Like a lot of young boys, I developed a great love of magic and would perform for family and friends. Living in rural Ontario before the development of the Internet, I was limited to the books and magazines that were available, often from the public library. There wasn't the same opportunity for community and mentoring for isolated youth that's now available with Web sites and forums.
I gradually became disillusioned by the packet tricks I would purchase and the lack of substance in the magic I was practicing. I felt no sense of development. My experience was the same as many teens; magic was a hobby that I abandoned when I went to University.
Two decades later, my interest in magic was renewed. While enrolled in the Master of Library and Information Science program, I discovered the University's access to the Harry Price Library of Magical Literature database and the books by Victorian magicians that I had admired. As I began to read more widely, it became apparent that there was an opportunity to create magic specifically for libraries to promote literacy and library resources.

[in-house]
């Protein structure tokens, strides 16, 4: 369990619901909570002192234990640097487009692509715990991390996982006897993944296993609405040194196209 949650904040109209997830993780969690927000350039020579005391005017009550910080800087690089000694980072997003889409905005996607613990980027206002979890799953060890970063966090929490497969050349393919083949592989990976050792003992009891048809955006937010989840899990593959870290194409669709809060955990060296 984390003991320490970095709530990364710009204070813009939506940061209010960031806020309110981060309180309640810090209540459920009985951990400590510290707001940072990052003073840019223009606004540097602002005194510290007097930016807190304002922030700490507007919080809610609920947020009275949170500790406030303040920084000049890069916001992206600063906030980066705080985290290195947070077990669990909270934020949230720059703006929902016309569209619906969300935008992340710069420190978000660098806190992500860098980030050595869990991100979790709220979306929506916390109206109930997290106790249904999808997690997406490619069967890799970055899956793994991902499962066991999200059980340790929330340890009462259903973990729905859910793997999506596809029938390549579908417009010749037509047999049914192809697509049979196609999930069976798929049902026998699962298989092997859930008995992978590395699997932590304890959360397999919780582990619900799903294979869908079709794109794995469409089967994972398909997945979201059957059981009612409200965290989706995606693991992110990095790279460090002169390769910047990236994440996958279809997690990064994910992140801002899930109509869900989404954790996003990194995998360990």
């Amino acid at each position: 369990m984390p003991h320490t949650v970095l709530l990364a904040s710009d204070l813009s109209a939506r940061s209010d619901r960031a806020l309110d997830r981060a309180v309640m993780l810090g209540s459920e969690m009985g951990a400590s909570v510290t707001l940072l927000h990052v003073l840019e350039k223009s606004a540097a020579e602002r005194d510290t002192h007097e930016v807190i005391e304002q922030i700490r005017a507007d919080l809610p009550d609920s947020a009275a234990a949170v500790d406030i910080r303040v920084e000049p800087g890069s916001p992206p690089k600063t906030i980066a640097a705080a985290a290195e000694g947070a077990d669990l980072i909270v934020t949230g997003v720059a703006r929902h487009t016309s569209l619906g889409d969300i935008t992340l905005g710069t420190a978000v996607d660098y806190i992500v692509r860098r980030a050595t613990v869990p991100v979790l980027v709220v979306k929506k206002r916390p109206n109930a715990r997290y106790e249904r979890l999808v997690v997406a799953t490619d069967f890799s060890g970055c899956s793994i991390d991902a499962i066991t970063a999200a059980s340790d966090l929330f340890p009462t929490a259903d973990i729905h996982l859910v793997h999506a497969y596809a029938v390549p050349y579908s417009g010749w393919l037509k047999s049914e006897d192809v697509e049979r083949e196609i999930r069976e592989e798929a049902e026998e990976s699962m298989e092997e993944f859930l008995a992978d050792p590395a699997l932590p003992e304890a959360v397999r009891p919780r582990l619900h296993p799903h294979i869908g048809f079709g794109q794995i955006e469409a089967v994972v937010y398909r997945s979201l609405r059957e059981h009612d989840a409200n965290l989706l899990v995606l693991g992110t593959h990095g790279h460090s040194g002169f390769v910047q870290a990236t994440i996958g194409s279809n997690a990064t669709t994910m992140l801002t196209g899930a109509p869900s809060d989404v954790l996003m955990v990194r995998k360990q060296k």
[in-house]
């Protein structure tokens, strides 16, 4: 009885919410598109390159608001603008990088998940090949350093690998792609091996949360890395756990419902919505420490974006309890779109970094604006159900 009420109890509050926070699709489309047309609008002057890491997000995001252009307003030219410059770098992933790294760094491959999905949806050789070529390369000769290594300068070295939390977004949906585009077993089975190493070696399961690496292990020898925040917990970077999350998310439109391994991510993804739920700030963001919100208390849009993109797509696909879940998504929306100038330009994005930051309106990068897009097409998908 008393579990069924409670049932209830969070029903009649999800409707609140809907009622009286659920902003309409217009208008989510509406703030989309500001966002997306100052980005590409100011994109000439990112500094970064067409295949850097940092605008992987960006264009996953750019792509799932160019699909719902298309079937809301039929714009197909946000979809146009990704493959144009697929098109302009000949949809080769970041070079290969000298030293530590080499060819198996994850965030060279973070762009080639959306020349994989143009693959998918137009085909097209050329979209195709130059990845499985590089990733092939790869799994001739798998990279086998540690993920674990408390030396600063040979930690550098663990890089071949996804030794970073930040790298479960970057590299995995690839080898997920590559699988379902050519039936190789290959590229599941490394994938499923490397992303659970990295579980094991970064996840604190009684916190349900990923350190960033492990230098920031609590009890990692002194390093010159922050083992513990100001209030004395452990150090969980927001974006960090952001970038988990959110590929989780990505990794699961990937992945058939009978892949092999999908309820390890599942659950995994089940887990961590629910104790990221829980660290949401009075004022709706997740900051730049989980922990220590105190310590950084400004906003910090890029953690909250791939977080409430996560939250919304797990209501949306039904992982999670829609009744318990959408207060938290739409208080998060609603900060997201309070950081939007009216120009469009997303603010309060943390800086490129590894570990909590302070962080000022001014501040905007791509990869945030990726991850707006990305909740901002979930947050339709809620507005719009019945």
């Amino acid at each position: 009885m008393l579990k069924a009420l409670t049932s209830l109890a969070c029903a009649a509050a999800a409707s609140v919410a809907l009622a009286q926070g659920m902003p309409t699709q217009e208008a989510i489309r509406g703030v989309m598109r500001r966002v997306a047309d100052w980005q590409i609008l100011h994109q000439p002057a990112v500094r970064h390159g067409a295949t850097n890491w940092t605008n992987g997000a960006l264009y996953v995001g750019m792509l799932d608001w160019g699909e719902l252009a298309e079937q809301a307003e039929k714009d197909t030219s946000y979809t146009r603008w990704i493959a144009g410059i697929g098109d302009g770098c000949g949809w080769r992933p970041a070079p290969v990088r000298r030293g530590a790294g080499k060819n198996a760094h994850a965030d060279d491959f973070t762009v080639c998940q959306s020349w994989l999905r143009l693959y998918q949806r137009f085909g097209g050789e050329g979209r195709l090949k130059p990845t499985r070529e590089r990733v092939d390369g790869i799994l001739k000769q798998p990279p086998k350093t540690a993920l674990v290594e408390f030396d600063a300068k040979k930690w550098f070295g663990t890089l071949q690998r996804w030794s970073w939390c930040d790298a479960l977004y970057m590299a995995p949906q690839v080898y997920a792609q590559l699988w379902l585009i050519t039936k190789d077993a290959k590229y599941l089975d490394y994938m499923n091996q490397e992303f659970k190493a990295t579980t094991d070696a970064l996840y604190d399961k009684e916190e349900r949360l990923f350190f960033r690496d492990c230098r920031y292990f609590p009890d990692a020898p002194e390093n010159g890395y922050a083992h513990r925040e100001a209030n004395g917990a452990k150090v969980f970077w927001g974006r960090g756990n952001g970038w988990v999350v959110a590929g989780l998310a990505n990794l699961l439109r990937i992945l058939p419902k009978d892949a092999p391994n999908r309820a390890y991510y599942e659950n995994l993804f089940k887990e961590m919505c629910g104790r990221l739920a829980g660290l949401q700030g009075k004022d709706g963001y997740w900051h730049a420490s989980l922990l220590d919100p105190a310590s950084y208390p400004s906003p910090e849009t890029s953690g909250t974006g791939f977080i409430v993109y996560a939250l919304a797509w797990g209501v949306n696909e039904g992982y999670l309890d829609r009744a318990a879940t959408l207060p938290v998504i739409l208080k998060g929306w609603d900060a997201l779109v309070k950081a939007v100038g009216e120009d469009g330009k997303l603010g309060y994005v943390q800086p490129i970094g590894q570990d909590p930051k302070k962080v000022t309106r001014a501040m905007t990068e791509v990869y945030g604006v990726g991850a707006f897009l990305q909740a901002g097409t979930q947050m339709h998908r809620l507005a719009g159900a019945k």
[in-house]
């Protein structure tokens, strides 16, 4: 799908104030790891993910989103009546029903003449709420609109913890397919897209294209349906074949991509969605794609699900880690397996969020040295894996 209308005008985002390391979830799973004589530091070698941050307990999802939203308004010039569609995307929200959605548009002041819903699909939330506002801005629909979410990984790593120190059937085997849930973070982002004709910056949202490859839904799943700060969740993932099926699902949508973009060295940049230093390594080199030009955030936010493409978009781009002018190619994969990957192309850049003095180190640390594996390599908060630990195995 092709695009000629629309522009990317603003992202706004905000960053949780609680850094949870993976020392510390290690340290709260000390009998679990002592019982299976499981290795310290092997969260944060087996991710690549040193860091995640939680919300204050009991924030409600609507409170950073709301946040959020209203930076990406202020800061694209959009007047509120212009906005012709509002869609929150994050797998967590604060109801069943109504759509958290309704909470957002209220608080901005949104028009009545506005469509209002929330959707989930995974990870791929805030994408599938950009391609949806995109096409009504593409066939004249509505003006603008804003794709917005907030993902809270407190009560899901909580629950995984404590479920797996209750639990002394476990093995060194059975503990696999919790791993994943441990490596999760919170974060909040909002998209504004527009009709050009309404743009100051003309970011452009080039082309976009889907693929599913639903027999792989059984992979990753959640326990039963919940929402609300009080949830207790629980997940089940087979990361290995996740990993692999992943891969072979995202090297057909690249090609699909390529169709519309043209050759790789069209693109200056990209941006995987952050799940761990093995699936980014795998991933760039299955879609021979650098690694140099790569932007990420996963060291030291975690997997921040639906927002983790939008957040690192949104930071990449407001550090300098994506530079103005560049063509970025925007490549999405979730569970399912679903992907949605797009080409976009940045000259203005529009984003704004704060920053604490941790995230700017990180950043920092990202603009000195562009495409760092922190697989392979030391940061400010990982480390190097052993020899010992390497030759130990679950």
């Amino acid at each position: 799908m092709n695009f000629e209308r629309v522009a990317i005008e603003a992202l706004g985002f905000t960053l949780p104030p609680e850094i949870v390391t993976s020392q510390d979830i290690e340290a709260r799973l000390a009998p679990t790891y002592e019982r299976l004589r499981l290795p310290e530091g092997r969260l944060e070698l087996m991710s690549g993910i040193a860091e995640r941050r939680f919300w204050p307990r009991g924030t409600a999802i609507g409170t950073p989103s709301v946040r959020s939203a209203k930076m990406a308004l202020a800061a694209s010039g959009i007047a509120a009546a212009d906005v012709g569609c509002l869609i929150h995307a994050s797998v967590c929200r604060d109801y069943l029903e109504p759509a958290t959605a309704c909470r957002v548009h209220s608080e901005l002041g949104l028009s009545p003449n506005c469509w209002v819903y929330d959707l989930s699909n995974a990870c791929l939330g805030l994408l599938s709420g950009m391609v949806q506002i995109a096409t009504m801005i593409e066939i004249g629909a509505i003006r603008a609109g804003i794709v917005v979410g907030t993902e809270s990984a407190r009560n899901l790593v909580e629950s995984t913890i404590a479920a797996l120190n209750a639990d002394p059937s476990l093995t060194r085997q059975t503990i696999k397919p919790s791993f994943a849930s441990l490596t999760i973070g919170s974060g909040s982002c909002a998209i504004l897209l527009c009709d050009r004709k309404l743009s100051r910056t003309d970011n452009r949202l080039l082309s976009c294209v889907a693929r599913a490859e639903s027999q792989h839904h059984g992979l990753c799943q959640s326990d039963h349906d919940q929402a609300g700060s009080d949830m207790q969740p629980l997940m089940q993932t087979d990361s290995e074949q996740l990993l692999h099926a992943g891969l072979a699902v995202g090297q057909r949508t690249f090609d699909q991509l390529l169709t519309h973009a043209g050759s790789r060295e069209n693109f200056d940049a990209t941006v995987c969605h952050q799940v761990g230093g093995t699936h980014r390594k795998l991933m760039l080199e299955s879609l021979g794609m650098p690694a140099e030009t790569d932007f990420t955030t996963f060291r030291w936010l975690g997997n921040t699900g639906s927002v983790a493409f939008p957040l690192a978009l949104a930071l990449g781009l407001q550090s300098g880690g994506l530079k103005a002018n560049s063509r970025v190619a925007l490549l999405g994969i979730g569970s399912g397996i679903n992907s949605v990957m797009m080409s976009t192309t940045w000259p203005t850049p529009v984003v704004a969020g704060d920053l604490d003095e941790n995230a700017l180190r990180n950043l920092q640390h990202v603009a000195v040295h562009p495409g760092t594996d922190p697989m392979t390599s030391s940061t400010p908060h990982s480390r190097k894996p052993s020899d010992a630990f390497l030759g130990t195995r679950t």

Following a year that involved writing, designing, prop-building and photography, Library Legerdemain is complete. There are ten effects, five each for individuals and groups, and I am enormously proud of the result.
As I've stated many times, I love the sight and smell and feel and sound and taste of a real book. I suspect that Michael Manchester shares my passion because he has written a book devoted to magically turning children on to the joy of reading. To achieve that end, he has clothed ten familiar effects with presentations that encourage the young whippersnappers to read.
The author's target audience isn't magicians, but teachers and library staff. What a novel, niche notion.
Mr. Manchester writes well and does a good job of teaching the material. I was pleased that he includes a bibliography that cites the sources of some of the concepts that he discusses.
I applaud any endeavor that encourages kids to read books, and possibly fall in love with section 793.8 of the library. Mr. Manchester's book is a welcomed step in the right direction.
Full review: http://forums.geniimagazine.com/viewtopic.php?f=27&t=45501